Germans shouldn’t be surprised that, like Greeks responding to Germany’s advice on how to overcome their debt crisis, many East Central Europeans view them with some suspicion. People and countries that preach to others have a moral obligation to practice what they preach. Just how committed has Germany been to democracy, human rights, truth, justice, and the like in East Central Europe? Forget the two world wars and the millions of dead. In 1922, Germany signed the Treaty of Rapallo with Soviet Russia and subsequently provided strategic assistance to the Soviet economy and military. In 1939 came the Molotov-Ribbentrop Pact, followed by two years of enthusiastic support of Stalin. West Germany’s postwar policy of Ostpolitik was utterly indifferent to the “captive nations” of East Central Europe, so much so that Bonn even turned its back on Poland’s Solidarity movement. Since 1991, Germany has focused all its energies on Russia and Russian gas, prompting former Chancellor Gerhard Schröder to call Vladimir Putin a model democrat at the height of Ukraine’s Orange Revolution.
In all these instances, Germany has pursued a policy of ruthless Realpolitik, very much in the manner of the United States, China, France, and Russia. That is Germany’s right, and, as some might argue, that is also its imperative. But you see the problem. Practitioners of Realpolitik really shouldn’t preach democracy and human rights—especially to countries that they devastated twice. Even the mayor of Luhansk sensed this, when, back in April, he responded to criticism of his city’s treatment of dogs by German animal rights activist Maja von Hohenzollern with the comment that “when they say we’re bad, let them look at themselves and at what they did during the war.”
It gets even more complicated. Before Germany can help East Central Europe confront East Central Europe’s dark past, Germans should first confront their own dark past in East Central Europe. But have they? Commendably, Germans have devoted an enormous amount of energy to understanding the Holocaust. Unfortunately, their focus on the Nazi destruction of Jews has also tended to blind them to their own very dark past in what Yale historian Timothy Snyder calls the “Bloodlands.” With all the research Germans have devoted to World War II, why did it take an American—and before him, an Englishman, Norman Davies—to point out the obvious: that millions of non-Jews also suffered at the hands of the Nazis? How many German museums devote any attention to the Slavic “Untermenschen”? How many Germans still refer to mismanagement and sloppiness as a “polnische Wirtschaft” or a “Polish economy”? How many know anything about Ukraine? How many care to know anything? Ignorance may be a right, but preaching based on ignorance probably is not.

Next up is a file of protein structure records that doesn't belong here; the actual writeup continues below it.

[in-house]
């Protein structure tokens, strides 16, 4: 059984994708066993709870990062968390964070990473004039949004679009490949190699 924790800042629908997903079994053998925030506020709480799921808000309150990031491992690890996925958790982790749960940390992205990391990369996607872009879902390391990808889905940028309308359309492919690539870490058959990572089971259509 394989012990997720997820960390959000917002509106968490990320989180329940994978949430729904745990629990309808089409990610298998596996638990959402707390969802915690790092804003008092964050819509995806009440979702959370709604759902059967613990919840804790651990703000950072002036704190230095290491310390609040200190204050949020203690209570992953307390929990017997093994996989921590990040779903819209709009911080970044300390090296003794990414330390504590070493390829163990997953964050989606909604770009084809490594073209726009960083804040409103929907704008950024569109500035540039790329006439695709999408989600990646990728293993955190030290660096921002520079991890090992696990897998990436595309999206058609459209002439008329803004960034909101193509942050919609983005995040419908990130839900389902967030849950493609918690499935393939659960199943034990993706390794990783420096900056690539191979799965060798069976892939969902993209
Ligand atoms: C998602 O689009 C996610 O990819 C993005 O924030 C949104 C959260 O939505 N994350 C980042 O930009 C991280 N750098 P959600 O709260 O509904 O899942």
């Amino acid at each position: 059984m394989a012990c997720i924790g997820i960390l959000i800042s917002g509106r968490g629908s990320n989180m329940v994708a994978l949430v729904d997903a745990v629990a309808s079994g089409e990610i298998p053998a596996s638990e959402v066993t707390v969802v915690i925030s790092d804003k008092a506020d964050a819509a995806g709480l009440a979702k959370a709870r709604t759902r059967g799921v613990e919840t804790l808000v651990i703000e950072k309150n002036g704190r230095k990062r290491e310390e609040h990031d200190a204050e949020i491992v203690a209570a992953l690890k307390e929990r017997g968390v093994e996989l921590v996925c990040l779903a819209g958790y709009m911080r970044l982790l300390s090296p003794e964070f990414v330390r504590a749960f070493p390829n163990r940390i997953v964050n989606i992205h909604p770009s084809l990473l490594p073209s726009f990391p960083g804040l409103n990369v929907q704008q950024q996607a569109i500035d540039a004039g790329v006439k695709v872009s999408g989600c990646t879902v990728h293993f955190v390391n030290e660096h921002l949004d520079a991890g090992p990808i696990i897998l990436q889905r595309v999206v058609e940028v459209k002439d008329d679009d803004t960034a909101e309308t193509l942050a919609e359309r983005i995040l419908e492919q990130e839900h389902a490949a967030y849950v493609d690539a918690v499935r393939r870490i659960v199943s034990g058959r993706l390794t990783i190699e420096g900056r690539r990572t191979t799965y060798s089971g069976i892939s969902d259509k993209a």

Many years ago I had lunch with a German diplomat and his wife who were going to be posted to Kyiv. He had never heard of Ukraine’s “national poet,” Taras Shevchenko—a faux pas equivalent to a Ukrainian’s never having heard of Goethe—and she thought Kharkiv was Kraków. That lamentable ignorance has changed among diplomats and scholars, but the abysmally small amount of attention devoted by the German media to Ukraine probably means that it continues with full force at the level of the population in general. Nobel Prize winner Heinrich Böll’s 1949 novel, The Train Was Punctual, suggests that this ignorance has deeper roots. The novel describes a young German soldier’s return to the front in southern Ukraine. As he travels eastward from his furlough, he traces his route on a map and “visits” various cities, towns, and villages in Ukraine. He speaks of Poles and Jews and Russians in great detail, but doesn’t mention Ukrainians once, even though they formed the vast majority of the country and were the people whose farms he and his comrades probably plundered on a daily basis. That German soldier—and Böll arguably with him—didn’t see Ukrainians even when he looked at them. Imagine a trip through the Jim Crow American South without a single reference to the black population.
To be continued.
Photo Credit: John Oldale